A multi-line business phone system is a basic starting point for any small business.

An example of a multi-line phone system in action would be if the copy editor of a newspaper wanted to reach one of the reporters in the same office. While the copy editor was on the phone with one reporter in the same office, another reporter was on the phone interviewing someone outside of the office.

Multi-line business phone system allow for this. Essentially, a multi-line phone system would allow you to make calls internally and externally at the same time.

Models will vary, but this type of business phone system allow you to have multiple units work off the same lines, allowing a receptionist and an executive to be on the line at the same time.

(Note - A hosted PBX system (or private branch exchange) is similar, and you can choose to use a hosted PBX system for your multi-line phones if you wish. A hosted PBX system uses an automatic directory to funnel callers where they need to go. This also allows your system to handle many calls at the same time without taking up a phone line initially. PBX systems support extensions. PBX platforms also allow you to hold employee conferences on lines without placing calls to an outside line. You'll read more about hosted PBX systems later.)

External lines allow you to communicate with customers/clients/etc. while internal lines allow you to communicate with your coworkers.

You will typically need to hire someone to install the multi-phone system as it can become quite technical.

Basic Features to Look for in a Multi-Line Phone System

A reputable provider would include the following basic features in a multi-line phone system:

  • Caller ID
  • Speakerphone
  • Mute and Volume Control
  • Voicemail
  • Personal Directory
  • Speed Dial Directory
  • Internal and External Call Transferring
  • All Page/Intercom
  • Call Waiting
  • Do Not Disturb
  • Message Waiting Indicator
  • "Hold" Functionality

Advanced Features to Consider in a Multi-Line Phone System

These features often add onto the cost, but will help streamline and organize communication.

  • Auto attendant - essentially, someone greeting you and routing you to the right person or department.
  • Wireless adaptors - so you can avoid a mess of wires to each phone
  • Conferencing - the ability to connect with clients and employees, even if they're not in the office
  • Integration - many small businesses look for an integration with a CRM or ERP to save time, especially businesses with a high volume of calls and accounts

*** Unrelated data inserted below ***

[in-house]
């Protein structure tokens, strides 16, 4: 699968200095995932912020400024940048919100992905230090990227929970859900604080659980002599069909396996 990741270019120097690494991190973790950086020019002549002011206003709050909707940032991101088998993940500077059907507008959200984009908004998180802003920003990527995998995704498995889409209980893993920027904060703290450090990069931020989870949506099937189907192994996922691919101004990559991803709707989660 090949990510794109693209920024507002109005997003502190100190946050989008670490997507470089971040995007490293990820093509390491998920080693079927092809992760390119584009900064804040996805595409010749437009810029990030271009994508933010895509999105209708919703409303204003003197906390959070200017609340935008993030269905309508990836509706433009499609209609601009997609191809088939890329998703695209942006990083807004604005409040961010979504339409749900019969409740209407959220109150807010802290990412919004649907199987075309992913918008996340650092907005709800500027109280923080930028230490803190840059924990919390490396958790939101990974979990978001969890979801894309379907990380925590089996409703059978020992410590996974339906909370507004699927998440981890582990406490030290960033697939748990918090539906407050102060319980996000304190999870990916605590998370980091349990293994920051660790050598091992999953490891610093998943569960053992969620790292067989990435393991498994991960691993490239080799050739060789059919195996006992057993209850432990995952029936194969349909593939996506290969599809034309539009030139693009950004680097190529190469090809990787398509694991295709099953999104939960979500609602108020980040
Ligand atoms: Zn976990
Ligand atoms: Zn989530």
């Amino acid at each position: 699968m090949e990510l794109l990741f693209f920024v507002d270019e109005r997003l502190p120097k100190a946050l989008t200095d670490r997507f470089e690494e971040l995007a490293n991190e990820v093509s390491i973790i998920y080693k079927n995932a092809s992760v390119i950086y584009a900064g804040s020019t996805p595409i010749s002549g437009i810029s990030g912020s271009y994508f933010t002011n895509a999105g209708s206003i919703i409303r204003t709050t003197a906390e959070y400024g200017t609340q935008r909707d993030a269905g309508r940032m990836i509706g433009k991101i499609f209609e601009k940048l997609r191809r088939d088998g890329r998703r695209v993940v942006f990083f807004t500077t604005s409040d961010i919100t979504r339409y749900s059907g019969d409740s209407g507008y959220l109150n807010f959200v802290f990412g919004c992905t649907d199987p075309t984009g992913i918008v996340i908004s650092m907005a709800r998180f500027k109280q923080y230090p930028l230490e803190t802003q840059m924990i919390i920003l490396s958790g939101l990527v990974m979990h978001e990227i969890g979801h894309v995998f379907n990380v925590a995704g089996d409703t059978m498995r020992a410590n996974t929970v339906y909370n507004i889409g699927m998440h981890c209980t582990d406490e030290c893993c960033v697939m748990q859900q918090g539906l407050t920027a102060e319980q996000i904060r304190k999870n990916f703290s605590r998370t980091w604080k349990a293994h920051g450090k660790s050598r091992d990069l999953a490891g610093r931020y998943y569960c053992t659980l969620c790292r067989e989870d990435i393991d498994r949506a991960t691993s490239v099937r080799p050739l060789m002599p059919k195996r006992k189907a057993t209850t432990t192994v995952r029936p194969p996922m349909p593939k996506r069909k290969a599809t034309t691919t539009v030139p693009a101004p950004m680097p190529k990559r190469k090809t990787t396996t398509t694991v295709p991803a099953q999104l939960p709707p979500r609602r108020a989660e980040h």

• Customer Support - your provider should have a reliable and easy-to-access customer support line you can call should you have a question or concern
  • Texting - the capability to text a customer on their mobile device. An example is if you've ever confirmed an appointment or found out about a text-only promotion via a text. (Note - be sure to obtain consent from the consumer before texting them; it can turn ugly fast.)

Benefits of a Multi-Line Phone System

It's possible you are a "solo-preneur" or your business is very small and uses other methods (such as Slack) to communicate quickly. In that case, a multi-line system might not make sense for you.

If, however, your office is larger and you'll need the ability to add extensions and upgrade easily, a multi-line phone system will work well. If you are a contact center or call center with a high volume of calls, you'll find that a multi-line system will act as a quick phone solution for your office.

Operating a multi-line phone system is a matter of simplifying communication. In addition to allowing more than one user of the phone at the same time, some options for this include the ability to pick up a dial tone from 40 ft. away. In a way, it allows you a bit more mobility while you're in the office. (If you're looking for a system that gives you complete mobility inside or outside of the office, consider VoIP.)

Many providers will allow you to keep your current phone numbers by "porting" them.

What a Multi-Line Phone System Typically Costs

Multi-line phone systems are often priced per handset. For example, a very basic system might cost $200/handset.

What You'll Need to Switch to a Multi-Line Phone System

You'll need physical phones, a reliable provider and someone who can handle the installation process. Be sure the provider you choose has a robust customer service department in place who can field any of your calls and help you take advantage of the business phone system features. You'll often find smaller companies fit to the task of being present during the onboarding process.

It's true that multi-line phone system tend to be a bit more expensive. So, if you are looking to cut costs, consider voice over IP systems, or VoIP. Click here to learn why switching to VoIP is becoming more common of a decision.

 If you want a free demo of a VoIP system with hosted PBX capabilities, schedule one below!

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